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1.  Aberrant septin 9 DNA methylation in colorectal cancer is restricted to a single CpG island 
BMC Cancer  2013;13:398.
Background
The septin 9 gene (SEPT9) codes for a GTP-binding protein associated with filamentous structures and cytoskeleton formation. SEPT9 plays a role in multiple cancers as either an oncogene or a tumor suppressor gene. Regulation of SEPT9 expression is complex and not well understood; however, hypermethylation of the gene was recently introduced as a biomarker for early detection of colorectal cancer (CRC) and has been linked to cancer of the breast and of the head and neck. Because the DNA methylation landscape of different regions of SEPT9 is poorly understood in cancer, we analyzed the methylation patterns of this gene in distinct cell populations from normal and diseased colon mucosa.
Methods
Laser capture microdissection was performed to obtain homogeneous populations of epithelial and stromal cells from normal, adenomatous, and tumorous colon mucosa. Microdissected samples were analyzed using direct bisulfite sequencing to determine the DNA methylation status of eight regions within and near the SEPT9 gene. Septin-9 protein expression was assessed using immunohistochemistry (IHC).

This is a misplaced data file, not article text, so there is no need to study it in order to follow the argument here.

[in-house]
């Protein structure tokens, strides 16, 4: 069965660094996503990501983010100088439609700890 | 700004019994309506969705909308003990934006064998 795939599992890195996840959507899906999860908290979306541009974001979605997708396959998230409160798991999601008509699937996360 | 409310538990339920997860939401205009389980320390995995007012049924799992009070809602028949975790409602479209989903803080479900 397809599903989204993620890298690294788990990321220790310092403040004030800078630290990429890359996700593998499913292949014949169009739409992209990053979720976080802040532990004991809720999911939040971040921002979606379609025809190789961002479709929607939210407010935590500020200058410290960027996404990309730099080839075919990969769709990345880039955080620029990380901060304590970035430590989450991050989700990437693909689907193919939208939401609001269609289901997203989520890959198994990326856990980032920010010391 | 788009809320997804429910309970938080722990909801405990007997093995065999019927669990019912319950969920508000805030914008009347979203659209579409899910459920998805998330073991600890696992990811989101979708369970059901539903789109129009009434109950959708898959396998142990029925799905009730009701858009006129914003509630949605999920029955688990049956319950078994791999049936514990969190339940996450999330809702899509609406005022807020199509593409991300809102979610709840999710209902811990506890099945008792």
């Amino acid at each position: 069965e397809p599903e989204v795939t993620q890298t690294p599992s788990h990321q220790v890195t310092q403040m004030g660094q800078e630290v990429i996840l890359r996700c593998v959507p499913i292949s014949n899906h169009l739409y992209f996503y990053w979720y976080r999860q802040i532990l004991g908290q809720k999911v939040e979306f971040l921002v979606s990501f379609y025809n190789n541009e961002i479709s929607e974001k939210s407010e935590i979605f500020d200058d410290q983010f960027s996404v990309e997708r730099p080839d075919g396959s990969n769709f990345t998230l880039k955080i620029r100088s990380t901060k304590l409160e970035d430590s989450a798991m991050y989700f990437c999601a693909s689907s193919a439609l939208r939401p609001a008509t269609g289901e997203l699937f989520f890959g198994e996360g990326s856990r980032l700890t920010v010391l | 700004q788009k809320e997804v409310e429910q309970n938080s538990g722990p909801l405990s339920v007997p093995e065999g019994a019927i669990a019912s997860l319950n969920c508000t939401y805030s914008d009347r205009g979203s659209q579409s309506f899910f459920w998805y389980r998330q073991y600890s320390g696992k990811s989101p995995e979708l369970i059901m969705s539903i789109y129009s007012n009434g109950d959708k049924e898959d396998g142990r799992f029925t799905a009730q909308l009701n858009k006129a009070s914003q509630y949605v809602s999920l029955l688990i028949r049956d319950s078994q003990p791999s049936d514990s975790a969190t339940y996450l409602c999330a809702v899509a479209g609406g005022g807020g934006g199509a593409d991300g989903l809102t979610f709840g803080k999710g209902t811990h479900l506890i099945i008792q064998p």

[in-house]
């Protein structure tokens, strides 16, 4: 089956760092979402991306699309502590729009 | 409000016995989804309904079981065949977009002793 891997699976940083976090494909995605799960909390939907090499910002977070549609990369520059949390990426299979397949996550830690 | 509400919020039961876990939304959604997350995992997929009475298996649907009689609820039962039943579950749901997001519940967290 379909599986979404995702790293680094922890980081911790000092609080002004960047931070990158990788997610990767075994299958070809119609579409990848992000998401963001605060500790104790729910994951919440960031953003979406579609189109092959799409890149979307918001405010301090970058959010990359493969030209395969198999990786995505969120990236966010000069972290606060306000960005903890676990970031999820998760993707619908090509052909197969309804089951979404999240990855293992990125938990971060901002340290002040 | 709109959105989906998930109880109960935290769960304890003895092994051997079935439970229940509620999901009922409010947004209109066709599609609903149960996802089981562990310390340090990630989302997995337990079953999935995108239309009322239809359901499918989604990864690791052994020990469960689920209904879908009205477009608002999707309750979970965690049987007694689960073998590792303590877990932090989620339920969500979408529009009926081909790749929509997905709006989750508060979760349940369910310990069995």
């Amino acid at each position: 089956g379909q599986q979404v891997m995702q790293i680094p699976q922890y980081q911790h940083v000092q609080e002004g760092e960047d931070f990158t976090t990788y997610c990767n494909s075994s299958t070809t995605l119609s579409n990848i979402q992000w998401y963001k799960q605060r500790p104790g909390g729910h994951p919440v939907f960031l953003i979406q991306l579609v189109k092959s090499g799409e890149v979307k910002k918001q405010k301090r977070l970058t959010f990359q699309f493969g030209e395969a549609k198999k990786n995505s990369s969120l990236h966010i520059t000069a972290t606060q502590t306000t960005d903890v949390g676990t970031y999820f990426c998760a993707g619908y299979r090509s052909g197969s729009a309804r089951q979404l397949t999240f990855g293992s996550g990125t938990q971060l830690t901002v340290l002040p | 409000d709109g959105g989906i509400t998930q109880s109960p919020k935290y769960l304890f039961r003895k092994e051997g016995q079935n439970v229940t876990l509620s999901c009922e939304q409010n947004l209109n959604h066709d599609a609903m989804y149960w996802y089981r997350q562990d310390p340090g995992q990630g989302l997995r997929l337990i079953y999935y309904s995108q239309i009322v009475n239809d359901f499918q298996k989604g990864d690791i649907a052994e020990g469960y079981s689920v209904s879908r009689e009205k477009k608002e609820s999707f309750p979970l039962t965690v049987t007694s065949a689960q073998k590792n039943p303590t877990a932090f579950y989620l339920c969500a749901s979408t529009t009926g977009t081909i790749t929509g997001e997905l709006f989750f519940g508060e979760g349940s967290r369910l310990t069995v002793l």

Results
Regions analyzed in SEPT9 were unmethylated in normal tissue except for a methylation boundary detected downstream of the largest CpG island. In adenoma and tumor tissues, epithelial cells displayed markedly increased DNA methylation levels (>80%, p <0.0001) in only one of the CpG islands investigated. SEPT9 methylation in stromal cells increased in adenomatous and tumor tissues (≤50%, p <0.0001); however, methylation did not increase in stromal cells of normal tissue close to the tumor. IHC data indicated a significant decrease (p <0.01) in Septin-9 protein levels in epithelial cells derived from adenoma and tumor tissues; Septin-9 protein levels in stromal cells were low in all tissues.
Conclusions
Hypermethylation of SEPT9 in adenoma and CRC specimens is confined to one of several CpG islands of this gene. Tumor-associated aberrant methylation originates in epithelial cells; stromal cells appear to acquire hypermethylation subsequent to epithelial cells, possibly through field effects. The region in SEPT9 with disease-related hypermethylation also contains the CpGs targeted by a novel blood-based screening test (Epi proColon®), providing further support for the clinical relevance of this biomarker.
doi:10.1186/1471-2407-13-398
PMCID: PMC3837632  PMID: 23988185
DNA methylation; Septin 9; Colorectal cancer; Adenoma; Epithelial cells; Stromal cells; Direct bisulfite sequencing; Immunohistochemistry
2.  Genome-Wide Screen for Differential DNA Methylation Associated with Neural Cell Differentiation in Mouse 
PLoS ONE  2011;6(10):e26002.